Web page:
Battle hymns for the recluse youth (hostel)

So it was off on a tour again this weekend, however it was a bit different to what I’ve been doing recently. Back to the lightweight option and strapping as little as possible to the road bike. This trip had been in the pipeline since January or February when Sam at work had invited me to join him and some of his friends on a trip starting in York and heading out west to the Forest of Bowland in Lancashire. We were staying in youth hostels as the two other members of the group Chris and Tim work for the YHA. I hadn’t stayed in a youth hostel since university so I wasn’t entirely sure what to expect.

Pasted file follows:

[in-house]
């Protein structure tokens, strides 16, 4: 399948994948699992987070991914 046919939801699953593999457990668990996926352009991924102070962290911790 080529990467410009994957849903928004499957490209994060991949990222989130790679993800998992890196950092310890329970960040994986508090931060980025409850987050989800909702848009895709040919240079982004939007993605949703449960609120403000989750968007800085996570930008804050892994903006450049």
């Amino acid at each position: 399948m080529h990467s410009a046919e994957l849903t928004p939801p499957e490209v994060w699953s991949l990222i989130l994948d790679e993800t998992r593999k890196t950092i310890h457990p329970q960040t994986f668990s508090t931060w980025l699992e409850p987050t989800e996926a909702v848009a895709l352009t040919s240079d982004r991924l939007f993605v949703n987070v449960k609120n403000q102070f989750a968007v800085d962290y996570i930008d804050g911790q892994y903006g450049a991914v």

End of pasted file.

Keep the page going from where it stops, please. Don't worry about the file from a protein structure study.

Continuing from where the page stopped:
20140627_132924The plan was to set off from York at lunchtime on Friday so in a fit of enthusiasm I decided to ride there from home. This would have made perfect sense were it not for the fact that the actual planned route for the day passed within about 8 miles of my house. However extra miles in the legs is generally good. Less good as there was a headwind all the way to York and I got lost navigating into the city centre. The headwind however did mean that we had a tailwind as we left York together and headed west.